You like to alternate between fiction and nonfiction and many of the conversations with people in the book, both winemakers and artists, talk about the need for different kinds of work in our lives. Richard loves every aspect of his work and every stage of the process, many of the artists talk about the different kinds of work they do. Does working on both fiction and nonfiction fulfill that for you and do you think that is it important to do different kinds of projects?
Yes, that's fundamental for me, like breathing. A documentary book is an enormous amount of work where, to the usual steps of a graphic novel (script, layout, drawing and eventually color) you add those of documentation, interviews and time spent on those places, for "The Initiates" in vineyards, cellars, and in all those -- happy! -- trips. Once I've finished this kind of book, I'm often exhausted. Then I feel like creating a piece of fiction where I work by myself in my studio. And then after those months of solitude, I again feel like getting some air, I again am hungry for meeting people and to start another documentary.
What are you working on now and what projects are you starting to think about?
I'm presently working on a book happening at the Louvre Museum. Very different from vineyards. [This is next title in the Louvre series NBM has been publishing.] My French publisher Futuropolis has an agreement with the museum which gives me free permanent access. I'm spending a lot of time there. I can go there when it's closed, even at night. An incredible luxury which I'm not shy to enjoy. I've imagined the story of a guard who meets people planning a burglary "in reverse." In other words to get a painting in. It's an ugly painting done by one of their ancestors, and these people who are not very sensitive to the world of art, don't understand why the Mona Lisa, for example, has the right to be there and not their little painting by their ancestor. It's a comedy. I'm having a lot of fun. It will be published in France November of this year.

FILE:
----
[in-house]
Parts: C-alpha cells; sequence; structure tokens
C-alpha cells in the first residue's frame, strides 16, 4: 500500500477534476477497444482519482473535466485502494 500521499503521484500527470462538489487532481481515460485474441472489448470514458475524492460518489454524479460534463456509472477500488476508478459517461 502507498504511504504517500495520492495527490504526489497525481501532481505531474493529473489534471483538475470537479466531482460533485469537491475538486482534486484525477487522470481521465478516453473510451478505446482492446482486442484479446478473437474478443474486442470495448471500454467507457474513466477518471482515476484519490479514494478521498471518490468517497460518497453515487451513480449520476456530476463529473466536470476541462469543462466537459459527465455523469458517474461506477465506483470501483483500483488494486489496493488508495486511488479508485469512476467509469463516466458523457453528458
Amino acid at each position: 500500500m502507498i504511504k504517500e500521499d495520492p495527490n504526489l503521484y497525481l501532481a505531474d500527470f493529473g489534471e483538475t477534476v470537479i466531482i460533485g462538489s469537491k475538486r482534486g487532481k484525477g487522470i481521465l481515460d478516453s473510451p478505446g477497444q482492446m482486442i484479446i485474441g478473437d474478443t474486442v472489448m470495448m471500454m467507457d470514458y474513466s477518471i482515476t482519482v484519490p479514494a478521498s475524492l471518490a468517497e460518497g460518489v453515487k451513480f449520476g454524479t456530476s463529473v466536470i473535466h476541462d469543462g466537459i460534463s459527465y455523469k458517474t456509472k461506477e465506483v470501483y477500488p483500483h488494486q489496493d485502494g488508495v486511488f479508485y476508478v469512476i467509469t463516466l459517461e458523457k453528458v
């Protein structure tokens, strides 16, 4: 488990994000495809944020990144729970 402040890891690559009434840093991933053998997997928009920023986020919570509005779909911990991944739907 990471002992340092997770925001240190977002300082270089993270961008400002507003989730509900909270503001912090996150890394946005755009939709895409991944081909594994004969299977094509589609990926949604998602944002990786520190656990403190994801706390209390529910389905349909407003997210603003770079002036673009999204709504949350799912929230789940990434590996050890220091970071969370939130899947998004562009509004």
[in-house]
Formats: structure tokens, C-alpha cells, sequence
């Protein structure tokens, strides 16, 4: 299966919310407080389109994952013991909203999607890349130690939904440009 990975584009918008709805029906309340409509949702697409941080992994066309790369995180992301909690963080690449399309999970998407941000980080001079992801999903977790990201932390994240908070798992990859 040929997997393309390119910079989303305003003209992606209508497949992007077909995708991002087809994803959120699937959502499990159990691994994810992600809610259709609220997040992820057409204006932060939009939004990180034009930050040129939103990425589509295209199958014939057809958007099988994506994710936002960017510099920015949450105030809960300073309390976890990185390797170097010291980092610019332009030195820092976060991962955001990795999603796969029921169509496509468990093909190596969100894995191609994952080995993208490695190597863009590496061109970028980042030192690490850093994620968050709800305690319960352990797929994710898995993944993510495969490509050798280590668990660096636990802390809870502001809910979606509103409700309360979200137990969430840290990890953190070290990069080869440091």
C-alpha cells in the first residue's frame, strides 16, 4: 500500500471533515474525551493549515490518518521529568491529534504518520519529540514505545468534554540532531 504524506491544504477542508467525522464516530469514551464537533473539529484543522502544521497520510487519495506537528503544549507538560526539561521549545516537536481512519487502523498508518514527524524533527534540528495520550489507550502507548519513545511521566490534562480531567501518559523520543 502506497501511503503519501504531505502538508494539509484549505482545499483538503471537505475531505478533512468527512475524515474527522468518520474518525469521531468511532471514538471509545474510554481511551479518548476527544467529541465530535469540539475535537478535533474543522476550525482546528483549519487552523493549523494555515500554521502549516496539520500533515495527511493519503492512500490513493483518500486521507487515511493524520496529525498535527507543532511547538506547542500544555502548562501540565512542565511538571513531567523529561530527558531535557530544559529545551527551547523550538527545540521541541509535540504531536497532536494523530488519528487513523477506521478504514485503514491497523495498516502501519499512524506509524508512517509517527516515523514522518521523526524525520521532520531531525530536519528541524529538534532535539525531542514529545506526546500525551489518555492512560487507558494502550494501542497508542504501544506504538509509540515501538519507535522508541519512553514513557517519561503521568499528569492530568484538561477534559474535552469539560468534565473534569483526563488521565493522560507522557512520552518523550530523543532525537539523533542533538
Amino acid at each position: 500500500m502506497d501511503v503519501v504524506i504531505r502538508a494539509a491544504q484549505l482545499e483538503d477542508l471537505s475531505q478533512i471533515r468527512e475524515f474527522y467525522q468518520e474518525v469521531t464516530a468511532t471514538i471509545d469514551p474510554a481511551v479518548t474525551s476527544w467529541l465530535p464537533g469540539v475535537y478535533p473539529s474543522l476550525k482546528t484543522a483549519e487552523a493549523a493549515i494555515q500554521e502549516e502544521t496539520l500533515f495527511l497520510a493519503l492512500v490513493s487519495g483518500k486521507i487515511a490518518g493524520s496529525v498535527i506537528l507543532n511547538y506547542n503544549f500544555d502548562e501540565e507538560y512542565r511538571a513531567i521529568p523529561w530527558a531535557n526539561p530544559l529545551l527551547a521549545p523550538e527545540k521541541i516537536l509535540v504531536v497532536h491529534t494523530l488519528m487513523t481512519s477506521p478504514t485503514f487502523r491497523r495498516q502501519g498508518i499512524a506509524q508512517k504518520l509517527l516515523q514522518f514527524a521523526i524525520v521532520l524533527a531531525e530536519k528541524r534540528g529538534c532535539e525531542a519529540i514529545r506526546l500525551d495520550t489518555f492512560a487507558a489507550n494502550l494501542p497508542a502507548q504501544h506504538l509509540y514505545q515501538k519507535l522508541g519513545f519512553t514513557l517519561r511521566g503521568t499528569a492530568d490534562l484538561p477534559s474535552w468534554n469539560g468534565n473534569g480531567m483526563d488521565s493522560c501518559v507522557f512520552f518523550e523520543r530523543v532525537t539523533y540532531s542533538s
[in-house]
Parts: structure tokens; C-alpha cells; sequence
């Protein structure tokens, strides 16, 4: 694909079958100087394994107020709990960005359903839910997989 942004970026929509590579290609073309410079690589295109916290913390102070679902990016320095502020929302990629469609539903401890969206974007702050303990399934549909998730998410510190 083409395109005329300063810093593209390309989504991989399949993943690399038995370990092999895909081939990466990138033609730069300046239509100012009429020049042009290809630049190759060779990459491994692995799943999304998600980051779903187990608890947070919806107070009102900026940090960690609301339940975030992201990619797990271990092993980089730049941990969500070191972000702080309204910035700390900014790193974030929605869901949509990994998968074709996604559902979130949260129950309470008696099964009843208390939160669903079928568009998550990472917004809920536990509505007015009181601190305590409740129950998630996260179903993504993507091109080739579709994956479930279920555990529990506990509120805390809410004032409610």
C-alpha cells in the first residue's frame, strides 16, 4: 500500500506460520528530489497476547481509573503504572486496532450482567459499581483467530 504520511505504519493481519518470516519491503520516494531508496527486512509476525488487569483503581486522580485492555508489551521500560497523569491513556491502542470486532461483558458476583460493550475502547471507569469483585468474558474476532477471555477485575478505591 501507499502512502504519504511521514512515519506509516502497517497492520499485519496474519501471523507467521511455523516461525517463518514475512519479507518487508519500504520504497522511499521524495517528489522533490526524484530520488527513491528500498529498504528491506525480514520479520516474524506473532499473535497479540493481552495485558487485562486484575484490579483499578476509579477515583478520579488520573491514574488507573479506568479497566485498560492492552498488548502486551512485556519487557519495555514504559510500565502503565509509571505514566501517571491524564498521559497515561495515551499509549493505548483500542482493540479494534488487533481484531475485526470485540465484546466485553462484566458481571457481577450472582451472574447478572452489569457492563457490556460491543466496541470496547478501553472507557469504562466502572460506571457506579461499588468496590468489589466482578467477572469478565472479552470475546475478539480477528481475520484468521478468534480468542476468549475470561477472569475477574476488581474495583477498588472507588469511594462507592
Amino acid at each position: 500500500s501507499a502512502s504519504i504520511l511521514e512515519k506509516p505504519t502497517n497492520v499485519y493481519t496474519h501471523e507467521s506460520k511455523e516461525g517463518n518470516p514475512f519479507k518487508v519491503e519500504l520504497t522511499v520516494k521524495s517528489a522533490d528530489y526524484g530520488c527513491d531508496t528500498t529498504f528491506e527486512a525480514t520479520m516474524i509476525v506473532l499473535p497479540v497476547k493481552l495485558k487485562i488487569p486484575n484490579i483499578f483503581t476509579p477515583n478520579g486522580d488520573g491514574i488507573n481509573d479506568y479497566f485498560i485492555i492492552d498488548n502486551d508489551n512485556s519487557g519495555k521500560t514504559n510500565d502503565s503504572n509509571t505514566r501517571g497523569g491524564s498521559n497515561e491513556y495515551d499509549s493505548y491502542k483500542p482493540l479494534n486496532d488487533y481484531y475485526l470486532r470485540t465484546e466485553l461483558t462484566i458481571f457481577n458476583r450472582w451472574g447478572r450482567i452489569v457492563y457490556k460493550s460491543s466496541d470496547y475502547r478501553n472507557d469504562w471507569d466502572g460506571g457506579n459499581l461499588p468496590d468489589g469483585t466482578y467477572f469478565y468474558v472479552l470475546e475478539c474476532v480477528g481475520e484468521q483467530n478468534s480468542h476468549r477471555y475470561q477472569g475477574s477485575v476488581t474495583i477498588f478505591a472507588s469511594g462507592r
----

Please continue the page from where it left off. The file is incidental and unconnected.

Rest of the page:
As a final question, I have to ask, has working on the book made you more particular about the wine you drink?
Nope! And that's horrible! While drawing "The Initiates," I spent two extraordinary years. I met fascinating people, I had good laughs with my bud Richard, and I learned a ton of stuff. That includes finding out my taste bud capacity is quite limited. But I haven't given up on getting better. Richard's helping me. I make him read comics, and we still open lotsa bottles.
Thanks to Stefan Blitz and everyone at NBM for making this interview possible.